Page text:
Pot demand may be high on Oct. 17, but unlikely to strain the online shopping platform
Shopify Inc.’s vice president is “very confident” that the first day of recreational pot sales in Canada will be smooth on websites backed by its software because “cannabis isn’t Kylie Cosmetics.”
While pot demand may be high on Oct. 17, it is unlikely to exceed the tens of thousands of orders of Lip Kits per minute on Kylie Jenner’s company website, which uses Shopify, said the Ottawa-based e-commerce company’s vice president and general manager Loren Padelford.
“These stores are going to get hit hard, and there’s going to be a lot of people browsing… If this is bigger than a Kylie Lip Kit drop, I think that’s going to surprise everybody,” he said.
When Canada legalizes cannabis for adult use on Oct. 17, age of majority consumers will be able to purchase certain marijuana products in some stores, but the vast majority of sales will be online.
For example, Ontario will not have any brick-and-mortar cannabis retail stores until next spring after the Progressive Conservative government changed the distribution model from government-run outlets to private retailers. In British Columbia, there will only be one physical store ready in Kamloops, B.C.
Ontario, British Columbia, Newfoundland and Prince Edward Island — where online sales of cannabis will go through government portals — as well as some private retailers in other provinces, are using Shopify for their e-commerce websites.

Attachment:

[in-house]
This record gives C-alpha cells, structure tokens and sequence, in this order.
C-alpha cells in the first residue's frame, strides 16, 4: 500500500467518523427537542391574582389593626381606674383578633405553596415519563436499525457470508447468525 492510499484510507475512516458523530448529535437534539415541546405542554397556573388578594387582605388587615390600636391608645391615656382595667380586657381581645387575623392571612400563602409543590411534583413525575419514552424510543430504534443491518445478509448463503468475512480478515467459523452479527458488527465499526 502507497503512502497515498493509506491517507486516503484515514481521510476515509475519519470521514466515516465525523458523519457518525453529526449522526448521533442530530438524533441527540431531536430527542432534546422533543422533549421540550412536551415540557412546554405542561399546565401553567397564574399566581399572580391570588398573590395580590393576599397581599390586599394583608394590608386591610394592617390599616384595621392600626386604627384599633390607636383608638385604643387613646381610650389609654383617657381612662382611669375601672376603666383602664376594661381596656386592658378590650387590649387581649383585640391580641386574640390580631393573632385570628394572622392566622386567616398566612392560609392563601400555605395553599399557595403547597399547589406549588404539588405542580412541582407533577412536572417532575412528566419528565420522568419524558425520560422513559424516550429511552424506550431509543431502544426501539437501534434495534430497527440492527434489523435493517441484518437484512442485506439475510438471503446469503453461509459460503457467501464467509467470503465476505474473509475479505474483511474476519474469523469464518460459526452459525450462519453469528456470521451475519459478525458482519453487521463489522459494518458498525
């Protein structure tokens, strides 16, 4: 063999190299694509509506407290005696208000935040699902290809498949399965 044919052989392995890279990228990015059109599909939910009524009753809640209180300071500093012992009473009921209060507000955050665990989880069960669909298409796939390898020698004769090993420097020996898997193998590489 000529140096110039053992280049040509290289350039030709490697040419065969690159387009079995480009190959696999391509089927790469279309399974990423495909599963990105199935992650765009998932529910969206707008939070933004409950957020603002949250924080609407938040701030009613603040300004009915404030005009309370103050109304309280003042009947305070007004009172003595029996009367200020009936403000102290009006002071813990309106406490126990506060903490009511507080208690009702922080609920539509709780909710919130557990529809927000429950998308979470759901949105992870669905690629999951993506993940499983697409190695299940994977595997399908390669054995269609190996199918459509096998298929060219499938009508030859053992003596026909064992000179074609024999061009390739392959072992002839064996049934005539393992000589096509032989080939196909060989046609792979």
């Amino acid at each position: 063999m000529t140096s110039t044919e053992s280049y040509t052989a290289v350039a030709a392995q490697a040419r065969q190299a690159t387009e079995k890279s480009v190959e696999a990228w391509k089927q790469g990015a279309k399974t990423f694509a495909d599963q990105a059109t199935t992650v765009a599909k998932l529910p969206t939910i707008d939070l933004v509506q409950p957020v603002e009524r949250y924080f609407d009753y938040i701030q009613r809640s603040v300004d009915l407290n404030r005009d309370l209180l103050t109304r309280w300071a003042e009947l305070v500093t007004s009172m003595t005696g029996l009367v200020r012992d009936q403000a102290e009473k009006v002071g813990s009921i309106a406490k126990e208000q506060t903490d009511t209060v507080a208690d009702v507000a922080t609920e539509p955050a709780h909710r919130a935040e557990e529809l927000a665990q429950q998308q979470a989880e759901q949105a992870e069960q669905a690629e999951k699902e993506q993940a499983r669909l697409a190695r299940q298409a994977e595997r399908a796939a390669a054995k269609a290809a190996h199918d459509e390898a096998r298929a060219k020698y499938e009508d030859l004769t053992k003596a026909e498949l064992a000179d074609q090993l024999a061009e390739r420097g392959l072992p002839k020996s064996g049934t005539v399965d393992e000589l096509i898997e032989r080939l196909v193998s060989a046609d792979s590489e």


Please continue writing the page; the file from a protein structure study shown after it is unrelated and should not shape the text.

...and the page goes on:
Months of testing, mock checkouts
The company has spent months preparing for the first day of legal pot for adult use with the provincial entities and retailers using its e-commerce software, Padelford said.
The technology company has conducted a “tremendous” amount of testing on these cannabis stores, including mock checkouts, and will continue preparing until the sites go live at 12:01 a.m.
The portals will be largely similar to online shopping for other products, but there will be age-verification components and the cannabis sales portals will have educational information for consumers, he said.
Also, similar to online sales of alcohol in some provinces, there will be identification-checking and signatures needed upon delivery, and no unattended packages will be left at buyers’ doors.
Encryption, data storage requirements
Protocols will also be in place to protect buyers’ personal data, such as encryption and data storage requirements depending on the province’s privacy law, he added.
“There’s lots of attention being paid to the security of the data and ensuring that people’s private information isn’t shareable or easily accessed,” Padelford said.
Data privacy concerns in connection with cannabis have been heightened in light of recent comments from the U.S. Customs and Border Protection agency that marijuana users as well as those who work in the legal industry may face additional scrutiny when heading south of the border, where the drug remains federally illegal.
Meanwhile, the cannabis industry globally represents an opportunity for Shopify, as more countries warm up to the drug for medicinal and recreational purposes.
“This is really a global story right now. And we’re already working with international customers like Jamaica… We’re going to be excited on the 17th, but that’s just the beginning of how this market will go. We really think Canada is going to be the benchmark for the world.”